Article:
The planter is intended for use with many types of seed, including sunflower, cotton, soybean, sorghum, sugar beets, popcorn, sweet corn, and corn seed (feed corn seed). Each type of seed has a different size and configuration and the planter is, therefore, provided with a plurality of seed disks, which each of the seed disks having a different configuration of holes through which the vacuum is drawn to move seeds from the input to the chute.
The manual for the 7200 Max Emerge, 16 row, narrow flex-fold planter, for example, describes and depicts thirteen different seed disks. According to the manual, the seed size for certain grains, such as corn seed, vary widely. The manual recommends disk H136478 for the smallest sized corn seed, recommends disk A43215 for medium sized corn seed, and recommends disk A50617 for large sized corn seed.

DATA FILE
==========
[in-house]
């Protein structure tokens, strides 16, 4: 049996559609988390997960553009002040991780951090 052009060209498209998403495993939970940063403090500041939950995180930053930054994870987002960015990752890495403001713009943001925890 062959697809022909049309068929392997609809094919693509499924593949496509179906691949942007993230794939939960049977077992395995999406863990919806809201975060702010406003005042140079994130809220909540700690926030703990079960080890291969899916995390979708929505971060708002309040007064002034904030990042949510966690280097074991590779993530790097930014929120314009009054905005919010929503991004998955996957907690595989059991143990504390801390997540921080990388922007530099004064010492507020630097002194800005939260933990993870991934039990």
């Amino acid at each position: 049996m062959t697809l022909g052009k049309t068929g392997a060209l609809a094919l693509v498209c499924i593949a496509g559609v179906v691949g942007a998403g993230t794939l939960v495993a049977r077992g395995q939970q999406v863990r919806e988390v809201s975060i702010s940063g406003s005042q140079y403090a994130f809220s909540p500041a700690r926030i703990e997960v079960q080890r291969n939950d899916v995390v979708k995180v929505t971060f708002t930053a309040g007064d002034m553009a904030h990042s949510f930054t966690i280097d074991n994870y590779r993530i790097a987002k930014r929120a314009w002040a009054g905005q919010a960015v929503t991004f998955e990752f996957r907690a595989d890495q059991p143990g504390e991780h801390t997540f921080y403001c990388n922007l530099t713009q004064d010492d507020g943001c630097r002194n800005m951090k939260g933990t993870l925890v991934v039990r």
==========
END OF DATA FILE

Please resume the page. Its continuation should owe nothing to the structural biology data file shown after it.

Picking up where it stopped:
Another variable for the John Deere planter is the vacuum which is drawn to retain the seeds against the apertures of the seed disk. For corn seed, the vacuum level, expressed “inches of water,” ranges from three as a minimum to thirteen as a maximum, as shown in a chart depicted in the manual and generally reconstructed in FIG. 15. Two optional pieces of equipment are provided, the use of which is recommended under certain planting situations and is not recommended in other situations, namely a double eliminator and knockout assembly. The double eliminator is intended to prevent the depositing of two seeds in one planting site or hole, and the knockout assembly pushes out seeds that become wedged in the vacuum holes. The configuration of vacuum holes is different for each seed disk and John Deere does not provide a double eliminator or a knockout assembly for each one of its seed disks.